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Hunting Camo

It is thought by some, however mistakenly, that camouflage was first used by armed forces for military applications. Nothing could be further from the truth. Warfare, in the nineteenth century, was for the most part, fought by soldiers in brightly colored uniforms. While they may have looked impressive in formation, the use of flashy uniforms turned out to do more harm than good. It made it easier for a soldier to identify his brother-at-arms, it also served to identify him as a target to his enemy. The idea to camouflage one's ranks to deceive the opponent came from hunters.

British troops during the occupation of India found that the red uniforms that were then the standard of the british army were making targets of their troops. After observing the way that Irish gamekeepers used hunting camouflage to track and stalk animals, they quickly began to dye their white summer uniforms light brown by soaking them in tea. Camouflage has come a long way since that small innovation, but the fact remains that the idea to use camouflage for battle dress uniforms originally came from hunters.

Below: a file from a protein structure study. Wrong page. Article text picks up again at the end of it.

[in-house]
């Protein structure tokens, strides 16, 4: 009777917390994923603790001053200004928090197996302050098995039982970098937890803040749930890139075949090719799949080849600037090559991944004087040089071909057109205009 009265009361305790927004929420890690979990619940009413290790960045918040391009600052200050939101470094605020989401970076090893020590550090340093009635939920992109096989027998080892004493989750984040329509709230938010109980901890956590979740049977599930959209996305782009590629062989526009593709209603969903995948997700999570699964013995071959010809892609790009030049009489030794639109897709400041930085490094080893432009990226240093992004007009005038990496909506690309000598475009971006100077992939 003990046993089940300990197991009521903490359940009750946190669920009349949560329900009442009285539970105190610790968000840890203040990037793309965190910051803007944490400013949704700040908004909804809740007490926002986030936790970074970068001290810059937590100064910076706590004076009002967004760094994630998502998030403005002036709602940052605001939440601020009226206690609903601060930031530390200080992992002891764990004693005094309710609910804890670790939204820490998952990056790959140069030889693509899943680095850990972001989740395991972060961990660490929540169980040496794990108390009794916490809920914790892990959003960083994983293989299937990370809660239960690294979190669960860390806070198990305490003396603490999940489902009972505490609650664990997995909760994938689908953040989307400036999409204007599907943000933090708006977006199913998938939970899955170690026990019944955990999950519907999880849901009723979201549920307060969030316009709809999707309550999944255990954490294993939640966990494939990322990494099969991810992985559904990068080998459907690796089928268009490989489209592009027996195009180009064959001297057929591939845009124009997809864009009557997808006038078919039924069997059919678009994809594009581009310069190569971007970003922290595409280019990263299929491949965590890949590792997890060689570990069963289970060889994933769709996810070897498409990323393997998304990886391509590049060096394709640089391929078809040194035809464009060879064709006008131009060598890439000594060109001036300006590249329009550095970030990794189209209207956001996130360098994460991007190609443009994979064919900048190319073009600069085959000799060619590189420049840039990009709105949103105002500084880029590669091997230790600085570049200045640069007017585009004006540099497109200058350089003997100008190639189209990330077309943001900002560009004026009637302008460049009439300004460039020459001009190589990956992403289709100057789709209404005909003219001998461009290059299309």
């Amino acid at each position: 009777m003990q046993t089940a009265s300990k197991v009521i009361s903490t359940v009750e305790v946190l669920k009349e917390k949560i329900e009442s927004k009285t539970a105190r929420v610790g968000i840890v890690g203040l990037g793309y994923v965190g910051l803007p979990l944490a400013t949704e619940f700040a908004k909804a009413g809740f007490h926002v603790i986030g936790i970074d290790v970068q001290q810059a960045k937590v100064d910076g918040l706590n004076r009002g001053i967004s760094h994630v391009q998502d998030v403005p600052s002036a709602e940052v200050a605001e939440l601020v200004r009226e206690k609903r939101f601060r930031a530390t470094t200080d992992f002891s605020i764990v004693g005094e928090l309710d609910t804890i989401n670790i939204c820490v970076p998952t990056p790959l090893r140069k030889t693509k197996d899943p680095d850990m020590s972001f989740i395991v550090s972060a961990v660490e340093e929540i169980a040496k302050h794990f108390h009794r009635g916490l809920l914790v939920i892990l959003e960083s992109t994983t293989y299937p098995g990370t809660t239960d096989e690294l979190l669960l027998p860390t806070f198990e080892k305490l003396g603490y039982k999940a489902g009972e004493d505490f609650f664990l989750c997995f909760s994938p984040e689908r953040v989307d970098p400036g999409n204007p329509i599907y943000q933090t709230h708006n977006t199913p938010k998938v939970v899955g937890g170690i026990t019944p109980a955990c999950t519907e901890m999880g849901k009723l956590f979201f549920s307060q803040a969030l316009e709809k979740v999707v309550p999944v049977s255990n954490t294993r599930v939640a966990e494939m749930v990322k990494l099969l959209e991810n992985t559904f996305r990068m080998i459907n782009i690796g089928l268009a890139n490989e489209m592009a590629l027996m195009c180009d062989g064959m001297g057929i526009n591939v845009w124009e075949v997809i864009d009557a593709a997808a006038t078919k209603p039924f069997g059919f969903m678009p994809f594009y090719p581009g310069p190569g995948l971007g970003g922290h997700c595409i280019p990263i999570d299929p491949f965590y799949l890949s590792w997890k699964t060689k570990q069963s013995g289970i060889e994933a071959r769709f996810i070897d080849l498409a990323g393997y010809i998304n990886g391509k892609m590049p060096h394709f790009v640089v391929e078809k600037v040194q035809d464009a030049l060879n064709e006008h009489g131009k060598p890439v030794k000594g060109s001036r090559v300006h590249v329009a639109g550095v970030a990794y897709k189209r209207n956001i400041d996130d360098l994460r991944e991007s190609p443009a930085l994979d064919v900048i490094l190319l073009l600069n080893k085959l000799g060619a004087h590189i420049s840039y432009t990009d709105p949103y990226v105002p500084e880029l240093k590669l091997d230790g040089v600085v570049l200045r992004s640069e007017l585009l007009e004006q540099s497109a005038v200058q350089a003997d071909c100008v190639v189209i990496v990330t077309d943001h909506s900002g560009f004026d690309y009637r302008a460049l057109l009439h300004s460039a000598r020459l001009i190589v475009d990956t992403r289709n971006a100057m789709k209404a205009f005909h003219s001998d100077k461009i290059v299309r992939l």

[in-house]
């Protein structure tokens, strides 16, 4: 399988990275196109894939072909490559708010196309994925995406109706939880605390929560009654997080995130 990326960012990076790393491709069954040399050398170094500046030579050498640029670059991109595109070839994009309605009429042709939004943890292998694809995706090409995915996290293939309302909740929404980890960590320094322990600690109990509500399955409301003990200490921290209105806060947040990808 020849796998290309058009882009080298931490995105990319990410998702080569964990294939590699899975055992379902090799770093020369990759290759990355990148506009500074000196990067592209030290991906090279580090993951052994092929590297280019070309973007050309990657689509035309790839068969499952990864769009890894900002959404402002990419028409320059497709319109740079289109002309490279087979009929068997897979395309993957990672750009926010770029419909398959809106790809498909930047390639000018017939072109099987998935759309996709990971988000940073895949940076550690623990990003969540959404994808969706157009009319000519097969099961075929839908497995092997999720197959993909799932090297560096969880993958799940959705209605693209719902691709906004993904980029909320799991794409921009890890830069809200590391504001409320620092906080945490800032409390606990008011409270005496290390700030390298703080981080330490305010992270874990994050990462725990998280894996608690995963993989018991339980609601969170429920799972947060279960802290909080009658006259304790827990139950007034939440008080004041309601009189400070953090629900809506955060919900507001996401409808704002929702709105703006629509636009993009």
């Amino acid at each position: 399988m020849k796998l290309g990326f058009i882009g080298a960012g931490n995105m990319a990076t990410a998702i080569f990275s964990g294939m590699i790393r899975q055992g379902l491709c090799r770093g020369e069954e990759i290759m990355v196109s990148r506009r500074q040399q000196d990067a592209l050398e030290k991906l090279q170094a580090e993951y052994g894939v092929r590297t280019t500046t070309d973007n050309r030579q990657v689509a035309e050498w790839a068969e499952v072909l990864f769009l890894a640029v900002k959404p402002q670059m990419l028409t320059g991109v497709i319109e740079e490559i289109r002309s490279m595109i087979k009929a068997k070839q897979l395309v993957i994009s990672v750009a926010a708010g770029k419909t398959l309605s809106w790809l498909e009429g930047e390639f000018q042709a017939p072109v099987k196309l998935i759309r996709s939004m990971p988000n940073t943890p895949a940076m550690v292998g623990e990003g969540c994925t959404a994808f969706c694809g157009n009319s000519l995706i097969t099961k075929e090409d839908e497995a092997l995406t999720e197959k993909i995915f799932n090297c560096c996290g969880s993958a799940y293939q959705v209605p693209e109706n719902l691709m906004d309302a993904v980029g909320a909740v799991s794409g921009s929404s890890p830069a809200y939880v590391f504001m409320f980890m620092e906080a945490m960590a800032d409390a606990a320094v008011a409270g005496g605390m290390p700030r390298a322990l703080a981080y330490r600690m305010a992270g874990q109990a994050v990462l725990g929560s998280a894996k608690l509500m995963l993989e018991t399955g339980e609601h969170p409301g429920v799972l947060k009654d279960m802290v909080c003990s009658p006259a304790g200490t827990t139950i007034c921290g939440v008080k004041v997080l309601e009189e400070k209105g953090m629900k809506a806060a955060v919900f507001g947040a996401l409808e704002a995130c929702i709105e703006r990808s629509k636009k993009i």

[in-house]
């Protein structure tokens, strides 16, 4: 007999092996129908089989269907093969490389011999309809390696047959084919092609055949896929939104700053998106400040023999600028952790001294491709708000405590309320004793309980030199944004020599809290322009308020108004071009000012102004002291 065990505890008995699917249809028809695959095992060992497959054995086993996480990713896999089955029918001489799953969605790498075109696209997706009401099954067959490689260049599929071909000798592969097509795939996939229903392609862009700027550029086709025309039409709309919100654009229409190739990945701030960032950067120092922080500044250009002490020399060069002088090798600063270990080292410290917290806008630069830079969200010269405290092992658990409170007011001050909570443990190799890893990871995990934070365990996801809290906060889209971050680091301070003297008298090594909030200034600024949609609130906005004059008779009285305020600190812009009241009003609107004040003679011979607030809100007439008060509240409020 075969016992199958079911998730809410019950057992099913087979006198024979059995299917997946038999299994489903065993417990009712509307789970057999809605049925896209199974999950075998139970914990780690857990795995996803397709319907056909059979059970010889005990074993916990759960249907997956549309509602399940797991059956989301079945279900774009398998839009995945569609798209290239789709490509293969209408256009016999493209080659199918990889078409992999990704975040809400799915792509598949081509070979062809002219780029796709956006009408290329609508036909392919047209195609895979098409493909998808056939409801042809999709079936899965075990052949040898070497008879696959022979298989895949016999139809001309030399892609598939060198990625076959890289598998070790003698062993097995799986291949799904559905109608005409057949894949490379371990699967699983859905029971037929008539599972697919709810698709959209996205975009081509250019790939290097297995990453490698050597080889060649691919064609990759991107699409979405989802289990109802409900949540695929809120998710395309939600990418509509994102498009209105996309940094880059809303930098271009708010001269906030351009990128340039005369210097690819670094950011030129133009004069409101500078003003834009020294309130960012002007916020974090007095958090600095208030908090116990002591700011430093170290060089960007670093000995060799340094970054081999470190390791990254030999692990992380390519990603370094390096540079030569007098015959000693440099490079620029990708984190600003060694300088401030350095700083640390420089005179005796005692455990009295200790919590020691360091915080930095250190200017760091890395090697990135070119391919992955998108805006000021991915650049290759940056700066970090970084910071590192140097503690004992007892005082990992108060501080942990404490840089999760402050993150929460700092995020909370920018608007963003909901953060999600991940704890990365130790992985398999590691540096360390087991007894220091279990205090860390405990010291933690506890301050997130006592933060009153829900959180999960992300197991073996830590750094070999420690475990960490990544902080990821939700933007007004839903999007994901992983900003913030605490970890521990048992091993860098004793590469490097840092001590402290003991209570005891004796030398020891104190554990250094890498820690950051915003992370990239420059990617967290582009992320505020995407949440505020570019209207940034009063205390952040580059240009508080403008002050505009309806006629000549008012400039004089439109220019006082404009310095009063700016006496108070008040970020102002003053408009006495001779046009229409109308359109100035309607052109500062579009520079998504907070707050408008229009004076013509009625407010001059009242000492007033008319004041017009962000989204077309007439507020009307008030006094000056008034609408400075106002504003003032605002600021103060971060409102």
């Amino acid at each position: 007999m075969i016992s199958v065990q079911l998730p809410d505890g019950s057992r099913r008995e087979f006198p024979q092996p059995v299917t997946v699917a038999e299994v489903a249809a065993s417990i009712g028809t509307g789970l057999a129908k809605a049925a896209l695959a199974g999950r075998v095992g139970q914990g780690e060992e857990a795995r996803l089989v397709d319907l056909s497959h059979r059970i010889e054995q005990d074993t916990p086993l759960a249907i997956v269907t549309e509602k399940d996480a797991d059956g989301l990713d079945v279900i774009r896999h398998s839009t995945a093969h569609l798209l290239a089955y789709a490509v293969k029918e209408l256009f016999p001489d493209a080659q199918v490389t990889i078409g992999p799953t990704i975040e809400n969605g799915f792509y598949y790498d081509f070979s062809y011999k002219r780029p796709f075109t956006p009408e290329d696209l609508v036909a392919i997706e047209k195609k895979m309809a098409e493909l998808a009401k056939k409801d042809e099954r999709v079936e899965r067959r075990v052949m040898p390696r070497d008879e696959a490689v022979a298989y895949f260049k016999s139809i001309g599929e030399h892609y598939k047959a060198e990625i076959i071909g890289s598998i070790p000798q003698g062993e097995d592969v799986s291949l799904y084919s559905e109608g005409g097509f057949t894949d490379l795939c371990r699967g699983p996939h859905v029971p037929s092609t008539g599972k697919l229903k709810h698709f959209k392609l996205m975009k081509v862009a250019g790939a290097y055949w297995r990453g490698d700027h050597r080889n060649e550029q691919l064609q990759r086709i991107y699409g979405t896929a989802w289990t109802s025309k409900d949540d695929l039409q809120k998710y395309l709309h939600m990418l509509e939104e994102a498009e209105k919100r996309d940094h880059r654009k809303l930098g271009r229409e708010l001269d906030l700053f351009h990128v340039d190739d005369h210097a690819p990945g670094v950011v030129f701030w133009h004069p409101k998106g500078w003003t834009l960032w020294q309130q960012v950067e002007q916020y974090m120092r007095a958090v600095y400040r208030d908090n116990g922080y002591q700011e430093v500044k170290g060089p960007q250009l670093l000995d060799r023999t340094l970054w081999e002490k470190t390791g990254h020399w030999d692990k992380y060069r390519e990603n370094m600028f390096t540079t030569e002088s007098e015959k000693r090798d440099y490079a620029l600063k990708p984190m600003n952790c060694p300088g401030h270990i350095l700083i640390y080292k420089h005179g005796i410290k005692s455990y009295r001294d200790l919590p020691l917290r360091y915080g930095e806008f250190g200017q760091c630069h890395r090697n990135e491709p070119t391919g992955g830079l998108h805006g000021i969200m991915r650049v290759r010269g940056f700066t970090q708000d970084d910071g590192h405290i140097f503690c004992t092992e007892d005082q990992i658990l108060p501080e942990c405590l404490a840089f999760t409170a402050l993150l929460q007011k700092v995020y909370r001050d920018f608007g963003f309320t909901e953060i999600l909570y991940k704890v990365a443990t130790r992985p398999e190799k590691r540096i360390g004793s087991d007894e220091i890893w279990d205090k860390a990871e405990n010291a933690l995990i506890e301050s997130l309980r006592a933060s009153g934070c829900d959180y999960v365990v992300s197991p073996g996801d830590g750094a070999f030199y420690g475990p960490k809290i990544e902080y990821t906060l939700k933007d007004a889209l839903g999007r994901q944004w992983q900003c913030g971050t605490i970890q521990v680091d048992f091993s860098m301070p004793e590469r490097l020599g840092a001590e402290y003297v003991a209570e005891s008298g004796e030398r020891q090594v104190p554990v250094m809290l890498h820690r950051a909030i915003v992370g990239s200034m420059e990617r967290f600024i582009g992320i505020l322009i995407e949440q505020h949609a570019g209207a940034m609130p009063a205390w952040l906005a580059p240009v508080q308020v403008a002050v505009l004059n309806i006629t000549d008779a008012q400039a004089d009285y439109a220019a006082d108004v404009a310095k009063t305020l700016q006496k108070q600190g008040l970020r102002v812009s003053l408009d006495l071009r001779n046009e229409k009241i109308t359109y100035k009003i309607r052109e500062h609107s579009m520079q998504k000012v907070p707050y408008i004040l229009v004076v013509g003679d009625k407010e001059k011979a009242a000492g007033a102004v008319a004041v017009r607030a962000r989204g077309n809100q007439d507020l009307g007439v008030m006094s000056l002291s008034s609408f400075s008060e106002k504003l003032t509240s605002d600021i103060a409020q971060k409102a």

Today's hunter employs methods of camouflage that make him or her completely invisible to his quarry. Most use a camo pattern that is specifically designed for the region of the world in which they hunt, as well as the type of animal they are hunting. Some even go so far as to cover their human scent with a masking agent. Some hunters that seek out the wiliest of game have gone so far as to employ the same ghillie suits used by covert snipers. While this is probably the most complicated method of camouflage employed by hunter, you can be sure that as soon as camo innovation occurs in the military sector, it will only be a matter of time before it surfaces in the hunting world.